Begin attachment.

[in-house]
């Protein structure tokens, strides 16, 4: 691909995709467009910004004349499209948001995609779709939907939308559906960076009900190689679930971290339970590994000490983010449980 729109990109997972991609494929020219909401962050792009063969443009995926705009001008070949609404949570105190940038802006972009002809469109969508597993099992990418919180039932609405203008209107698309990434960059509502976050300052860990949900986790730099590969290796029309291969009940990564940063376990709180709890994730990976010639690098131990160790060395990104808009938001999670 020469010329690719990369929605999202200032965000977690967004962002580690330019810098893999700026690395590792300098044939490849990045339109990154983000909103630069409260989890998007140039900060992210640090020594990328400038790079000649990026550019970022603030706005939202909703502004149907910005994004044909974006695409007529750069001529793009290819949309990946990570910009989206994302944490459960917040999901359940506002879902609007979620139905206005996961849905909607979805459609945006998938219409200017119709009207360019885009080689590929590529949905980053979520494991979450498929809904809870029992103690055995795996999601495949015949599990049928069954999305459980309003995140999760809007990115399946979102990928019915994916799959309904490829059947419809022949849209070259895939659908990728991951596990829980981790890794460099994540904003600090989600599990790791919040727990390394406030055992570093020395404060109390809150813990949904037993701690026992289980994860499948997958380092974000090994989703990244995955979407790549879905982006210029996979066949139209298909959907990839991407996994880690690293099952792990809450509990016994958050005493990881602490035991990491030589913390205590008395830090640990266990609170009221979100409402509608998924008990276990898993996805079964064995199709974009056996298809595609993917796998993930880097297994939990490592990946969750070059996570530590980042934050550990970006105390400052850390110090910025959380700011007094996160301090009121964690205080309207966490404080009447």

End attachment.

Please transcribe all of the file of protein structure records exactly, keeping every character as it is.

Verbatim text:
[in-house]
């Protein structure tokens, strides 16, 4: 691909995709467009910004004349499209948001995609779709939907939308559906960076009900190689679930971290339970590994000490983010449980 729109990109997972991609494929020219909401962050792009063969443009995926705009001008070949609404949570105190940038802006972009002809469109969508597993099992990418919180039932609405203008209107698309990434960059509502976050300052860990949900986790730099590969290796029309291969009940990564940063376990709180709890994730990976010639690098131990160790060395990104808009938001999670 020469010329690719990369929605999202200032965000977690967004962002580690330019810098893999700026690395590792300098044939490849990045339109990154983000909103630069409260989890998007140039900060992210640090020594990328400038790079000649990026550019970022603030706005939202909703502004149907910005994004044909974006695409007529750069001529793009290819949309990946990570910009989206994302944490459960917040999901359940506002879902609007979620139905206005996961849905909607979805459609945006998938219409200017119709009207360019885009080689590929590529949905980053979520494991979450498929809904809870029992103690055995795996999601495949015949599990049928069954999305459980309003995140999760809007990115399946979102990928019915994916799959309904490829059947419809022949849209070259895939659908990728991951596990829980981790890794460099994540904003600090989600599990790791919040727990390394406030055992570093020395404060109390809150813990949904037993701690026992289980994860499948997958380092974000090994989703990244995955979407790549879905982006210029996979066949139209298909959907990839991407996994880690690293099952792990809450509990016994958050005493990881602490035991990491030589913390205590008395830090640990266990609170009221979100409402509608998924008990276990898993996805079964064995199709974009056996298809595609993917796998993930880097297994939990490592990946969750070059996570530590980042934050550990970006105390400052850390110090910025959380700011007094996160301090009121964690205080309207966490404080009447």